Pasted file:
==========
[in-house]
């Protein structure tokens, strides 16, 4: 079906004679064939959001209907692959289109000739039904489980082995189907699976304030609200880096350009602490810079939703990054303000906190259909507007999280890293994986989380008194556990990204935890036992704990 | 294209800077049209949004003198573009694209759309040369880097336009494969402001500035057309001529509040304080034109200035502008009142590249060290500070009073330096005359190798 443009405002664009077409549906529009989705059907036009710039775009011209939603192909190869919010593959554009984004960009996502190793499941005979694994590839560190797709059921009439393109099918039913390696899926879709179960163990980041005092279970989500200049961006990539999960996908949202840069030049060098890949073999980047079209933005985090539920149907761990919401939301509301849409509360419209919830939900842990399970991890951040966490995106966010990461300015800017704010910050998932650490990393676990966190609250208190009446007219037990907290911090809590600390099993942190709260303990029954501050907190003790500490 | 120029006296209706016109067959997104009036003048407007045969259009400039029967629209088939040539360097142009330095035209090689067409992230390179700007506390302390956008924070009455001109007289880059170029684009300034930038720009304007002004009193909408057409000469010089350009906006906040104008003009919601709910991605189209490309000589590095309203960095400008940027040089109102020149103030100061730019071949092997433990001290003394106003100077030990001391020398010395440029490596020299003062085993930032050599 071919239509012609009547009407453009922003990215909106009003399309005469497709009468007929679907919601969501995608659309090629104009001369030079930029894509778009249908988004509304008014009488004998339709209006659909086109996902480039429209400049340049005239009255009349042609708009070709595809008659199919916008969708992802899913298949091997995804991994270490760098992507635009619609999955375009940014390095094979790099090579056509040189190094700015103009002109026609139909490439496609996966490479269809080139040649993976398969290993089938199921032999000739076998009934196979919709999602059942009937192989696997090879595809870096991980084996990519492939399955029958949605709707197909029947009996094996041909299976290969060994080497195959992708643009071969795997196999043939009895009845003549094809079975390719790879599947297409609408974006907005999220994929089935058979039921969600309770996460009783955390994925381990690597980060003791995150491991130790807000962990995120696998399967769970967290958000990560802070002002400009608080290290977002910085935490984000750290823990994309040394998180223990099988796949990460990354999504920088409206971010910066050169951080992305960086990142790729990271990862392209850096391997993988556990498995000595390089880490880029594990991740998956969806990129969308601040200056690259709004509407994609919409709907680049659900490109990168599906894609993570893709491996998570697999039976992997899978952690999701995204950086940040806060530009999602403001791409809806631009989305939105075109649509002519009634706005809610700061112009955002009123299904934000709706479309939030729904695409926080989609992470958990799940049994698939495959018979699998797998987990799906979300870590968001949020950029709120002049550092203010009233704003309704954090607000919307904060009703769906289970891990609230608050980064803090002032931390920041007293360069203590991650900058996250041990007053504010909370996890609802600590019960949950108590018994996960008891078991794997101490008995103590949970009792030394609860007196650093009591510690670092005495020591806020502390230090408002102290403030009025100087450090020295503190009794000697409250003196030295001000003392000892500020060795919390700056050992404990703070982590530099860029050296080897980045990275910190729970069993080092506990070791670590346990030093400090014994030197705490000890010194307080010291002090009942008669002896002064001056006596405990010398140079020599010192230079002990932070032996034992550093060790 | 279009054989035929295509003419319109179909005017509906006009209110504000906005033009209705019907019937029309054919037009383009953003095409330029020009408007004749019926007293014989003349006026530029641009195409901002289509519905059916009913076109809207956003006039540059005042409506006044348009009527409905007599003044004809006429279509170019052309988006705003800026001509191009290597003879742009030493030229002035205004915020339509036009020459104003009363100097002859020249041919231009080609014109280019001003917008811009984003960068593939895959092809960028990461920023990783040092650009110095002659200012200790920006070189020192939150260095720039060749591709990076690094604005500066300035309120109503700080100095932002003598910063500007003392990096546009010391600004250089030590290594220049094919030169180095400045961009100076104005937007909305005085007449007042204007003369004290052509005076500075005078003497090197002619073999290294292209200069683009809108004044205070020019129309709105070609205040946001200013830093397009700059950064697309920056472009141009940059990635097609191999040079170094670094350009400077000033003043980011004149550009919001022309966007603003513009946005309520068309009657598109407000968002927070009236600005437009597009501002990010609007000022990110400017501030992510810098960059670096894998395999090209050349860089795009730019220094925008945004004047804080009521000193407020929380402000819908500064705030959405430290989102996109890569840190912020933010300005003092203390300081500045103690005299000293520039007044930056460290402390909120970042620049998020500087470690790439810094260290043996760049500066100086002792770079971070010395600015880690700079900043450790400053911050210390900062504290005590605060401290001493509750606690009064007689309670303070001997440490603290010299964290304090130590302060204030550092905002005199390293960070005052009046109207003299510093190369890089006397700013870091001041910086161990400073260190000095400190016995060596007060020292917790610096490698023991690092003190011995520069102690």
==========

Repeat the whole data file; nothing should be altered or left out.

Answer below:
[in-house]
């Protein structure tokens, strides 16, 4: 079906004679064939959001209907692959289109000739039904489980082995189907699976304030609200880096350009602490810079939703990054303000906190259909507007999280890293994986989380008194556990990204935890036992704990 | 294209800077049209949004003198573009694209759309040369880097336009494969402001500035057309001529509040304080034109200035502008009142590249060290500070009073330096005359190798 443009405002664009077409549906529009989705059907036009710039775009011209939603192909190869919010593959554009984004960009996502190793499941005979694994590839560190797709059921009439393109099918039913390696899926879709179960163990980041005092279970989500200049961006990539999960996908949202840069030049060098890949073999980047079209933005985090539920149907761990919401939301509301849409509360419209919830939900842990399970991890951040966490995106966010990461300015800017704010910050998932650490990393676990966190609250208190009446007219037990907290911090809590600390099993942190709260303990029954501050907190003790500490 | 120029006296209706016109067959997104009036003048407007045969259009400039029967629209088939040539360097142009330095035209090689067409992230390179700007506390302390956008924070009455001109007289880059170029684009300034930038720009304007002004009193909408057409000469010089350009906006906040104008003009919601709910991605189209490309000589590095309203960095400008940027040089109102020149103030100061730019071949092997433990001290003394106003100077030990001391020398010395440029490596020299003062085993930032050599 071919239509012609009547009407453009922003990215909106009003399309005469497709009468007929679907919601969501995608659309090629104009001369030079930029894509778009249908988004509304008014009488004998339709209006659909086109996902480039429209400049340049005239009255009349042609708009070709595809008659199919916008969708992802899913298949091997995804991994270490760098992507635009619609999955375009940014390095094979790099090579056509040189190094700015103009002109026609139909490439496609996966490479269809080139040649993976398969290993089938199921032999000739076998009934196979919709999602059942009937192989696997090879595809870096991980084996990519492939399955029958949605709707197909029947009996094996041909299976290969060994080497195959992708643009071969795997196999043939009895009845003549094809079975390719790879599947297409609408974006907005999220994929089935058979039921969600309770996460009783955390994925381990690597980060003791995150491991130790807000962990995120696998399967769970967290958000990560802070002002400009608080290290977002910085935490984000750290823990994309040394998180223990099988796949990460990354999504920088409206971010910066050169951080992305960086990142790729990271990862392209850096391997993988556990498995000595390089880490880029594990991740998956969806990129969308601040200056690259709004509407994609919409709907680049659900490109990168599906894609993570893709491996998570697999039976992997899978952690999701995204950086940040806060530009999602403001791409809806631009989305939105075109649509002519009634706005809610700061112009955002009123299904934000709706479309939030729904695409926080989609992470958990799940049994698939495959018979699998797998987990799906979300870590968001949020950029709120002049550092203010009233704003309704954090607000919307904060009703769906289970891990609230608050980064803090002032931390920041007293360069203590991650900058996250041990007053504010909370996890609802600590019960949950108590018994996960008891078991794997101490008995103590949970009792030394609860007196650093009591510690670092005495020591806020502390230090408002102290403030009025100087450090020295503190009794000697409250003196030295001000003392000892500020060795919390700056050992404990703070982590530099860029050296080897980045990275910190729970069993080092506990070791670590346990030093400090014994030197705490000890010194307080010291002090009942008669002896002064001056006596405990010398140079020599010192230079002990932070032996034992550093060790 | 279009054989035929295509003419319109179909005017509906006009209110504000906005033009209705019907019937029309054919037009383009953003095409330029020009408007004749019926007293014989003349006026530029641009195409901002289509519905059916009913076109809207956003006039540059005042409506006044348009009527409905007599003044004809006429279509170019052309988006705003800026001509191009290597003879742009030493030229002035205004915020339509036009020459104003009363100097002859020249041919231009080609014109280019001003917008811009984003960068593939895959092809960028990461920023990783040092650009110095002659200012200790920006070189020192939150260095720039060749591709990076690094604005500066300035309120109503700080100095932002003598910063500007003392990096546009010391600004250089030590290594220049094919030169180095400045961009100076104005937007909305005085007449007042204007003369004290052509005076500075005078003497090197002619073999290294292209200069683009809108004044205070020019129309709105070609205040946001200013830093397009700059950064697309920056472009141009940059990635097609191999040079170094670094350009400077000033003043980011004149550009919001022309966007603003513009946005309520068309009657598109407000968002927070009236600005437009597009501002990010609007000022990110400017501030992510810098960059670096894998395999090209050349860089795009730019220094925008945004004047804080009521000193407020929380402000819908500064705030959405430290989102996109890569840190912020933010300005003092203390300081500045103690005299000293520039007044930056460290402390909120970042620049998020500087470690790439810094260290043996760049500066100086002792770079971070010395600015880690700079900043450790400053911050210390900062504290005590605060401290001493509750606690009064007689309670303070001997440490603290010299964290304090130590302060204030550092905002005199390293960070005052009046109207003299510093190369890089006397700013870091001041910086161990400073260190000095400190016995060596007060020292917790610096490698023991690092003190011995520069102690």